I’ve been away from this here blog for a while, and for good reason! I’m going to tell you a tale, so get yourself a cuppa somethin’ and pull up a chair.
I think my last post was about pumpkins and October. Well in early October, an evil, itchy phenomenon took over my skin. I itched and scratched for 6 weeks. Six. Weeks. I woke up every night by 3am ON FIRE, then plodded to the kitchen where I rubbed ice on my skin for a half hour or more until the fire died down and I thought I could try to sleep again (which rarely happened). I went to my family doctor who said, “You have hives. Don’t know how you got them. You probably won’t find out what caused this. Take these 2 over-the-counter antihistamines and call me if it never goes away.” That did nothing.
Since the medical route had offered oh so many solutions, I decided to ask the internet, which told me 176 different things. I altered my diet, giving up everything remotely tasty. I lost 10 pounds. I changed laundry detergent, stopped taking some supplements, tried taking other suggested supplements, changed soaps, quit using lotion, tried olive oil, tried coconut oil, started and stopped a dozen other possible causes and stood on one foot while rubbing my tummy and patting my head (I kid). I even flew to Seattle to see an alternative medicine practitioner we know. I was covered in sores and I was desperate. We had noticed that every time I sat on furniture, I itched. I thought it was because body heat was exacerbating the rash, but then one afternoon, I went to Google with itch+rash+furniture and the internet gave me an earful! I learned about something people all across Europe have nicknamed “sofa dermatitis”, and remembered that a little while back, a white, crystalline powder that I thought was silica gel, had spilled out of a packet in the bottom of my desk chair onto the rug below. I cleaned it up and didn’t think anything of it. Turns out it wasn’t silica gel, but an anti-mold chemical that is often used in and on furniture and textiles that are shipped from overseas (mostly China). It’s been banned in the European Union because it caused medical problems for thousands, but is still legal for imports to the US. Because it had spilled, gone airborne and permeated both the fibers of my chair and the rug under my desk, where I sat every day, I had become super sensitized to it. My body had enough and pitched a fit.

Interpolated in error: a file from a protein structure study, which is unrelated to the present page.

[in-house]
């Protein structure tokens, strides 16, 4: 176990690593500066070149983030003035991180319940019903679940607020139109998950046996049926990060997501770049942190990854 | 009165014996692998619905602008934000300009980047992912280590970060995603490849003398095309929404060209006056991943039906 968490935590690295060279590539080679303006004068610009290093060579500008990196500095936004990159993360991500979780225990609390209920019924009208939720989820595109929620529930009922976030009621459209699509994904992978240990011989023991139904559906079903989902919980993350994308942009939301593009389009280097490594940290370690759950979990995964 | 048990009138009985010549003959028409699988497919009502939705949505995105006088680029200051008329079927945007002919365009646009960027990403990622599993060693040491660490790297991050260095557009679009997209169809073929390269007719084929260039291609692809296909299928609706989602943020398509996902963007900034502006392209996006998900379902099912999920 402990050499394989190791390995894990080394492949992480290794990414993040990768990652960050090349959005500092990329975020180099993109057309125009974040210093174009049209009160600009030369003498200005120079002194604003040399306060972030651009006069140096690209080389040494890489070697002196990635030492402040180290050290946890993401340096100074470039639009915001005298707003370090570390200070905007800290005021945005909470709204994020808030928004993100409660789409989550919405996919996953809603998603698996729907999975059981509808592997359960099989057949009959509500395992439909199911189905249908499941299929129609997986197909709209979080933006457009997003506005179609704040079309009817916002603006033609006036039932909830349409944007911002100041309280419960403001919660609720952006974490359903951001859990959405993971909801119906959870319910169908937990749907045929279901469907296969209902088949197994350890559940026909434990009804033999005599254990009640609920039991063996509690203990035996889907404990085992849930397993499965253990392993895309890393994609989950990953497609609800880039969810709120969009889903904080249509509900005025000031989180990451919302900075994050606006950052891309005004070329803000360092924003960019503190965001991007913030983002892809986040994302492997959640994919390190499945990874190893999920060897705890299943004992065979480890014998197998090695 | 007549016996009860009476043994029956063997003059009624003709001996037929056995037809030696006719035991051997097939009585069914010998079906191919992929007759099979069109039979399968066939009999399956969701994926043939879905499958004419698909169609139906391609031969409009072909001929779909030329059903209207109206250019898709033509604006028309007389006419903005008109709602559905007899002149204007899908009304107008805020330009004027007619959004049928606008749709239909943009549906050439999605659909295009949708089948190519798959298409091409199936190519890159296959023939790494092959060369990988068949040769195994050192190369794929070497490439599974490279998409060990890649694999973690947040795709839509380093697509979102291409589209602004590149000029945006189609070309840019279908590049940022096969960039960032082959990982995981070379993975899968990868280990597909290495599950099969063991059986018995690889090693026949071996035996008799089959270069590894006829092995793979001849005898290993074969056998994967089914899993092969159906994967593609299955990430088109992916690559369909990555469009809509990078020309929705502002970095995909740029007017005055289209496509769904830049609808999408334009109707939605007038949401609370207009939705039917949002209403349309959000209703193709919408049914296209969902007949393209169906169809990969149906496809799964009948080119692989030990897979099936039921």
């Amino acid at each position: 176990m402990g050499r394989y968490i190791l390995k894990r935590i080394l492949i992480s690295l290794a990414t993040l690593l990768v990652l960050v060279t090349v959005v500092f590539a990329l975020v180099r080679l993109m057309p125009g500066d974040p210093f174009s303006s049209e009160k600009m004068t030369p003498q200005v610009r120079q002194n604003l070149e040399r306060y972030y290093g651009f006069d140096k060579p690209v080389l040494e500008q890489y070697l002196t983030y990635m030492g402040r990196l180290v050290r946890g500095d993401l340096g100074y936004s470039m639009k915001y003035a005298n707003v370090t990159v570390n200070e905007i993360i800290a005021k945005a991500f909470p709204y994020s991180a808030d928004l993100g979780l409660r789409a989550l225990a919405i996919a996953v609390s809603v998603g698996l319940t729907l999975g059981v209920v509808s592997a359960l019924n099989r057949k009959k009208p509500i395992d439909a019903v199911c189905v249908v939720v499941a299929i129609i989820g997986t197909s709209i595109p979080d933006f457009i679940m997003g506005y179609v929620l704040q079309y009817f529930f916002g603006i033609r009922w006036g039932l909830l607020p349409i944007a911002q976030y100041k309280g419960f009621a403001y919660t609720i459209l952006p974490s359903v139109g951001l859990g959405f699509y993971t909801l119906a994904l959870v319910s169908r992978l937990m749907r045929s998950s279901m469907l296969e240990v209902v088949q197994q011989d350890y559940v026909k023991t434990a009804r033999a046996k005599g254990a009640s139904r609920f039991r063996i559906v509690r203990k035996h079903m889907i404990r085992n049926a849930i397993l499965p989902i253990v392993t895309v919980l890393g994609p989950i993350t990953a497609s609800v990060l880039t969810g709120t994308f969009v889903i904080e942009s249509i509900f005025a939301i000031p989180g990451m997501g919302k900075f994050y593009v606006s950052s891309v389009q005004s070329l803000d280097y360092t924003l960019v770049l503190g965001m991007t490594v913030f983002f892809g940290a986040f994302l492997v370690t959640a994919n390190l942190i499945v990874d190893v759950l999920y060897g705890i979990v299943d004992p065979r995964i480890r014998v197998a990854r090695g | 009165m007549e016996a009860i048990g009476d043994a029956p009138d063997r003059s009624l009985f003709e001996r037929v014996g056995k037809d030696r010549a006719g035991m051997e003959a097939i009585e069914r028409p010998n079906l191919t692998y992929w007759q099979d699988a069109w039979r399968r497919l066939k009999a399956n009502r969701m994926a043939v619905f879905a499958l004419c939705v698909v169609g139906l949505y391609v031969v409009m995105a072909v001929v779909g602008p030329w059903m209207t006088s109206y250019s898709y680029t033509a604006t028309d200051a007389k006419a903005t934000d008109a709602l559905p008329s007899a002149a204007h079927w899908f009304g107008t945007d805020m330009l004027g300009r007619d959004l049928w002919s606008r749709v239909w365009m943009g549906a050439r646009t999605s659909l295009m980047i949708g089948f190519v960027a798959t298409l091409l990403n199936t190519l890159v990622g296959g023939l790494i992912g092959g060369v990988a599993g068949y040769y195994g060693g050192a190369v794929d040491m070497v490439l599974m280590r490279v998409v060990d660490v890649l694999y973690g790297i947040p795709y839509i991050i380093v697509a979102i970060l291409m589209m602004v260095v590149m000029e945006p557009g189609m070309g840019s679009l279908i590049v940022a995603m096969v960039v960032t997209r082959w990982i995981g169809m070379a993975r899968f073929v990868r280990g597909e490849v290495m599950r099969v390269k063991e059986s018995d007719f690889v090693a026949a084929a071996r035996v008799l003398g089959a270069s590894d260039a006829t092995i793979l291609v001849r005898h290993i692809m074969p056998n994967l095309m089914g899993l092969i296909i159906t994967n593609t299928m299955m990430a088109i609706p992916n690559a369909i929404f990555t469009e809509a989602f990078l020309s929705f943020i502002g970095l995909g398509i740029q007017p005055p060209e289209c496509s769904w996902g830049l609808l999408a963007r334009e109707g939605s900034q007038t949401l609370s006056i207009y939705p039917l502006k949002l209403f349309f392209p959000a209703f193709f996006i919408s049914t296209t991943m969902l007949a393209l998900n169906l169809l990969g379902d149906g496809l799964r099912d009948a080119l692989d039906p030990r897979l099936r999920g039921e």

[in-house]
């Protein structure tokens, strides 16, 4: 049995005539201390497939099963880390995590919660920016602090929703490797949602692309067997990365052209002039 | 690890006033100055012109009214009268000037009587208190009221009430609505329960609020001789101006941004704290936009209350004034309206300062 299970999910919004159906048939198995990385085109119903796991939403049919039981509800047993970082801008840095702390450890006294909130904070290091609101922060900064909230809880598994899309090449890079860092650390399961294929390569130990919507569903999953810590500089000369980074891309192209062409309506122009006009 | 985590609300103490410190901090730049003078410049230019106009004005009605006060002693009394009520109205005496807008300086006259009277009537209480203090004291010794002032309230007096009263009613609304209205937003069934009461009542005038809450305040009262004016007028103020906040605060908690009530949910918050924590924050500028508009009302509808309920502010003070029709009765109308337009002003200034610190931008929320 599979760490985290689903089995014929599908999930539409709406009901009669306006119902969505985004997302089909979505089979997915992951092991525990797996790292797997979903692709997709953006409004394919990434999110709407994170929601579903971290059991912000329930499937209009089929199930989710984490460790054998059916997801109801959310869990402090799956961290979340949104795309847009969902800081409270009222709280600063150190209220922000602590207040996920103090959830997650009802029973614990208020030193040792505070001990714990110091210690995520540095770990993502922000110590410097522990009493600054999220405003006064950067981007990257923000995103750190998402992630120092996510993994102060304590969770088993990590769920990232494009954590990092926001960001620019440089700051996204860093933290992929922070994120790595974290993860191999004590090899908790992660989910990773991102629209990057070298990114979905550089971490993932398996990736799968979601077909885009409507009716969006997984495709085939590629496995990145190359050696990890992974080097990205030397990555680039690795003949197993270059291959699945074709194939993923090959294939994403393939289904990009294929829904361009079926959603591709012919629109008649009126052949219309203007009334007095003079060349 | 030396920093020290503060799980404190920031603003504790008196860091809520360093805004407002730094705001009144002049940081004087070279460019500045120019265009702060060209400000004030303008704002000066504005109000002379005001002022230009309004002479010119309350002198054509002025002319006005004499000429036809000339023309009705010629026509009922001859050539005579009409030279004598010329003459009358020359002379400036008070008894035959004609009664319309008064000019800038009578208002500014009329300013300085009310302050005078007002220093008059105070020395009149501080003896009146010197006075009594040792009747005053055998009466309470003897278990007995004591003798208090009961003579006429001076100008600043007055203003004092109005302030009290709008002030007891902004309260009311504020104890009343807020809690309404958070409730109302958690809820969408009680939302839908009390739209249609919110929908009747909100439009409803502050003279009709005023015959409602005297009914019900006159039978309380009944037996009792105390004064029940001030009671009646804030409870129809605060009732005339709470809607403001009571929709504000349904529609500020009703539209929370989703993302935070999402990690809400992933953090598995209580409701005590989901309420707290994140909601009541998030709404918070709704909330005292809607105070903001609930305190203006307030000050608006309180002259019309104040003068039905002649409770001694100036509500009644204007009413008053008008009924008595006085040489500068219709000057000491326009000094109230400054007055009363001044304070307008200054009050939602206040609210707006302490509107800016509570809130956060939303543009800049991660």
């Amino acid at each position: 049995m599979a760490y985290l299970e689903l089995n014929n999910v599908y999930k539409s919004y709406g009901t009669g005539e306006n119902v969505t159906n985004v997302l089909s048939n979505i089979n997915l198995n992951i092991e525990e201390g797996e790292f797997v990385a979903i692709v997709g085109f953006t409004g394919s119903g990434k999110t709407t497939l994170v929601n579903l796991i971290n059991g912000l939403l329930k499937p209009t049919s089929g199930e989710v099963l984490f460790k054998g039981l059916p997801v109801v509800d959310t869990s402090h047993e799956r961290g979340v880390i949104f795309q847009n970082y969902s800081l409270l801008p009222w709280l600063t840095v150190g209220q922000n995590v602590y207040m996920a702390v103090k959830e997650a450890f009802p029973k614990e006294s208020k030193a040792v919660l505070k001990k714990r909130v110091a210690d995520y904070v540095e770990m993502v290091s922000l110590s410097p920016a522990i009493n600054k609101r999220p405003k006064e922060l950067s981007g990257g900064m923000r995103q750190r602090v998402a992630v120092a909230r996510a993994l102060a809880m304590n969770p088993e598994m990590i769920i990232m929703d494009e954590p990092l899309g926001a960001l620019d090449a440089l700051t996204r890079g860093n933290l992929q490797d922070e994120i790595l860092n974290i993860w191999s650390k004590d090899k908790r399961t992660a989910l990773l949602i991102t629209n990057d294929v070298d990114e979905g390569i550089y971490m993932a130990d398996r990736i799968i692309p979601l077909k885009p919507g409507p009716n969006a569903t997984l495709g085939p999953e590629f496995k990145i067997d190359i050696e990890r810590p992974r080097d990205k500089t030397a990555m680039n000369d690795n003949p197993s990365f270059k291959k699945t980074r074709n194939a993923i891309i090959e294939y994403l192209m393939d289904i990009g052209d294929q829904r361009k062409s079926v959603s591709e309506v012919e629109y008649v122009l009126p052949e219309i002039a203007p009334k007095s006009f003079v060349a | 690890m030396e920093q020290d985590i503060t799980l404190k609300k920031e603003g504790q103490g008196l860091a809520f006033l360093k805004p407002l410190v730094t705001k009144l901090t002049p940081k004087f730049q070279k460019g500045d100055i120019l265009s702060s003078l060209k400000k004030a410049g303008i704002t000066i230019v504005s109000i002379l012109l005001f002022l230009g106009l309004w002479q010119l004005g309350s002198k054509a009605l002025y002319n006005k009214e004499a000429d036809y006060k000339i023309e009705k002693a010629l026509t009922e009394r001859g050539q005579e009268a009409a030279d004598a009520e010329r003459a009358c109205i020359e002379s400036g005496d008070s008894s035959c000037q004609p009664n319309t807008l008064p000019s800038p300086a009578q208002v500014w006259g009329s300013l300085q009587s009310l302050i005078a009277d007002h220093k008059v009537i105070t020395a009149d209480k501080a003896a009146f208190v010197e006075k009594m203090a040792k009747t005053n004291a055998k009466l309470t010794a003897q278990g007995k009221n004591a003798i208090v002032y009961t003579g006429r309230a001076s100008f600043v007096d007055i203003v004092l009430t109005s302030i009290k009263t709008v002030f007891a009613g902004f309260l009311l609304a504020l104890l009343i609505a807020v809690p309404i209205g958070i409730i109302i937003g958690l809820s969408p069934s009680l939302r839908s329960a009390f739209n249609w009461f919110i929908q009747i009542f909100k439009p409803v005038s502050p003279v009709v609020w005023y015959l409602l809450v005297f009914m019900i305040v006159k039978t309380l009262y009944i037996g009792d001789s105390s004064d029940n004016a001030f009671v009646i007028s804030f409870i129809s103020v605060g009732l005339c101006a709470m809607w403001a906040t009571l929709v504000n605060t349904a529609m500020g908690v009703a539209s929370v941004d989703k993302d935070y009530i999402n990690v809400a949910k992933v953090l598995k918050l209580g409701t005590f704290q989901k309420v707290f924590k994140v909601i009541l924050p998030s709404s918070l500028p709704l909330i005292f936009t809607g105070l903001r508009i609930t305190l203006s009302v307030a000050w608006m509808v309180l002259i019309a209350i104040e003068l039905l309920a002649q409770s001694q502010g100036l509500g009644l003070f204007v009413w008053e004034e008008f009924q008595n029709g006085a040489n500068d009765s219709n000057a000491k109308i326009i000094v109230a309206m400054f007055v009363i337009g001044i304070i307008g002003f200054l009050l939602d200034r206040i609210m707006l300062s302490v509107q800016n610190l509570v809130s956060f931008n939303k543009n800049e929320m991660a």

It would seem that getting rid of the chair and rug would be the end of it. Not so. The sores did begin to heal and I itched a little less, but there were still random triggers that made no sense. I did more and more research. Apparently this particular chemical evaporates and goes airborne when it is heated (body heat, ray of sunshine, etc.) and floats around for a while until it cools, recondenses and then lands wherever it pleases, permeating other soft fibers. It was everywhere in our house. Oh and did I mention that it doesn’t wash out?
Instead of decorating for Christmas, we moved out of our house for three weeks, replaced all the carpet, hired a restoration company to HEPA filter the air (took 3 days for full exchange), got the ducts cleaned and said goodbye to most every textile we owned. Hello capsule wardrobe…hello capsule household! It’s hard to describe the stress and confusion this caused us because there are no specialists who know exactly what to do about such a bizarre situation. If you’ve had a fire or flood or burglary, there are resources (there’s insurance!) and your family and friends can comprehend what you’re telling them. I’m not saying that I think this was more difficult than those aforementioned calamities, just not as cut and dry since no one in the US has ever heard of dimethyl fumarate.
Ok, I need to stop reliving this right now because retelling it is makes me shudder.
This, or course, isn’t the worst thing that can happen, and we have SO MUCH to be thankful for, not the least of which is a refocused appreciation of what’s really essential. God is also, always, so near and attentive when things are hard and confusing. Ever noticed that?
We are hard pressed on every side, but not crushed; perplexed, but not in despair; persecuted, but not abandoned; stuck down, but not destroyed. 2 Corinthians 4:8
I am happy to report that my skin is clear and I can once again sleep through the night. I’m thankful every day. That’s enough for now.